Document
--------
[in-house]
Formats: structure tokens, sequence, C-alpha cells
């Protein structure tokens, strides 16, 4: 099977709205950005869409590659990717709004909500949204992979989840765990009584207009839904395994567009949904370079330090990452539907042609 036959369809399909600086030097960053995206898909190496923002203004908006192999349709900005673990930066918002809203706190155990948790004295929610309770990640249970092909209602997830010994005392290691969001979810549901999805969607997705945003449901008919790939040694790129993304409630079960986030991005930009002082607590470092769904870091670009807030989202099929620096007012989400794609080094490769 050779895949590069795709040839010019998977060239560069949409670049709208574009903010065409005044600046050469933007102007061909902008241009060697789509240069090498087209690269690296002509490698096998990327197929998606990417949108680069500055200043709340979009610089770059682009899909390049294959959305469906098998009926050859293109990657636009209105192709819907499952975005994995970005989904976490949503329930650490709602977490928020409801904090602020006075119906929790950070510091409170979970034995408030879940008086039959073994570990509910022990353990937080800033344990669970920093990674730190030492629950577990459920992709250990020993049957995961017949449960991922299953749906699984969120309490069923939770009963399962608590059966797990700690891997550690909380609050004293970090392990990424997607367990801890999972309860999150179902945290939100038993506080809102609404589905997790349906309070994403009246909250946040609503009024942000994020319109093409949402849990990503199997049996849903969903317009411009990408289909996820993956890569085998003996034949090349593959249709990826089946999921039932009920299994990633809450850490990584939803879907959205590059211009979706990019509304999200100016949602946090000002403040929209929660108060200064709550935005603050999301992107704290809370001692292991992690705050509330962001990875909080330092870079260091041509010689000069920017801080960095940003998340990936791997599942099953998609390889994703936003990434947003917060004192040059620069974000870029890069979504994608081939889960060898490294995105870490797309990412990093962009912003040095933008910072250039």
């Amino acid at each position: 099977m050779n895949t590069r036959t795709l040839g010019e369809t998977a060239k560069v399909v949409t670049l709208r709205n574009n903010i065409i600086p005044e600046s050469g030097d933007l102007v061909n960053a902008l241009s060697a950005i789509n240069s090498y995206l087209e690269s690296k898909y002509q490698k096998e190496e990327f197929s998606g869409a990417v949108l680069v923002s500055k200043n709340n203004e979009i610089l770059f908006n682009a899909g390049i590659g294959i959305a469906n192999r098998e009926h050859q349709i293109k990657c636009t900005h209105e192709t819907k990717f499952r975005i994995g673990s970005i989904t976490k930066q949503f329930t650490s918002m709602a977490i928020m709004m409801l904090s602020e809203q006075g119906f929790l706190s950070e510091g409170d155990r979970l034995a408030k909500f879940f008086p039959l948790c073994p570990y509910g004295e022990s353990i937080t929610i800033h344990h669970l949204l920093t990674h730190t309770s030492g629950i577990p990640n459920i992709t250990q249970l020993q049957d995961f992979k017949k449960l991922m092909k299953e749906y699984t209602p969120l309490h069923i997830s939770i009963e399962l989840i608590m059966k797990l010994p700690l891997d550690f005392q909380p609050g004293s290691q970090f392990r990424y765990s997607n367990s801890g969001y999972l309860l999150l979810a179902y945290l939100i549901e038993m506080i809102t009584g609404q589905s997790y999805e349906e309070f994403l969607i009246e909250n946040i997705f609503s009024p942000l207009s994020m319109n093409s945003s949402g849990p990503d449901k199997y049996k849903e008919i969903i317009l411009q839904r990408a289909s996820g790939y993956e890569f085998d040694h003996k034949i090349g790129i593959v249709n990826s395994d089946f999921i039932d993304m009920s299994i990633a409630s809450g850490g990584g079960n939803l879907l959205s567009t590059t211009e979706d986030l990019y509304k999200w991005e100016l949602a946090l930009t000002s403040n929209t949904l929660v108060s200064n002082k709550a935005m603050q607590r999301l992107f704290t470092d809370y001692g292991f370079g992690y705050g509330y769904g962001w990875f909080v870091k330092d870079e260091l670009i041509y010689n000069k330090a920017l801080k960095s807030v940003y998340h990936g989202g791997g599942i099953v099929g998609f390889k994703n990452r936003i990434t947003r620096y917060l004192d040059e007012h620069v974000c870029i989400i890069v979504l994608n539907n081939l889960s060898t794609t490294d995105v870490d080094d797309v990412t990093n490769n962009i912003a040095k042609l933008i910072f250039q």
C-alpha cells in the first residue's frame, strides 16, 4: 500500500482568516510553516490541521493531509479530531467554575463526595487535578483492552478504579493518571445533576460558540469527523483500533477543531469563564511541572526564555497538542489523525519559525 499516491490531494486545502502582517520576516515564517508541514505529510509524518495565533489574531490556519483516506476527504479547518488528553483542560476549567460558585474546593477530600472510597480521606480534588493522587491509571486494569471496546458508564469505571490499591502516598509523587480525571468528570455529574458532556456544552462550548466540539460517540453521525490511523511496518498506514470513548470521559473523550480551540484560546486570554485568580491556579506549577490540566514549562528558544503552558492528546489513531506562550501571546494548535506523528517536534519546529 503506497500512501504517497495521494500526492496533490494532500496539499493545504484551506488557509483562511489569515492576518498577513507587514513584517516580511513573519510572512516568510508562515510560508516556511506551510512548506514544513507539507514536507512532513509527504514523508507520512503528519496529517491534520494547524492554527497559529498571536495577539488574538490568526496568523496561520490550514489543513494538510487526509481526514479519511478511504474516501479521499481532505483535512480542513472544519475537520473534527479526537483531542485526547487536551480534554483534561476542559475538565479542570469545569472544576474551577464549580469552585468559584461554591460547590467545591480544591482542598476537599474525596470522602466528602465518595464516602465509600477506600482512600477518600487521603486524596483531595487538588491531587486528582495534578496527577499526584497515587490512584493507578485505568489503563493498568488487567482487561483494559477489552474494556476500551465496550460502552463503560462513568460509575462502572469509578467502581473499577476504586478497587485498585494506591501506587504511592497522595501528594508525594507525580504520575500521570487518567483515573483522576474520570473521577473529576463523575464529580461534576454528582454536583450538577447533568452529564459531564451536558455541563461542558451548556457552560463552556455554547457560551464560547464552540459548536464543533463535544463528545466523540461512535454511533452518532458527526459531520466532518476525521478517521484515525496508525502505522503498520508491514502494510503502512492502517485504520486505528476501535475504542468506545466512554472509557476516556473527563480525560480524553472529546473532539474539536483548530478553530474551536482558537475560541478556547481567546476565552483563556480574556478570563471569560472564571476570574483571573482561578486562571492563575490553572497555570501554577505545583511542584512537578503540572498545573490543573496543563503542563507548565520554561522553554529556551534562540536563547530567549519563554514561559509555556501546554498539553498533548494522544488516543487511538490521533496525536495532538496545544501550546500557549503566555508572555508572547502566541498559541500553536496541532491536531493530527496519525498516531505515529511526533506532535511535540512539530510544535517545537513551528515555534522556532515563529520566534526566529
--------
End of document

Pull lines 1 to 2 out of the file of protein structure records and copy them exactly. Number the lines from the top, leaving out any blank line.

[in-house]
Formats: structure tokens, sequence, C-alpha cells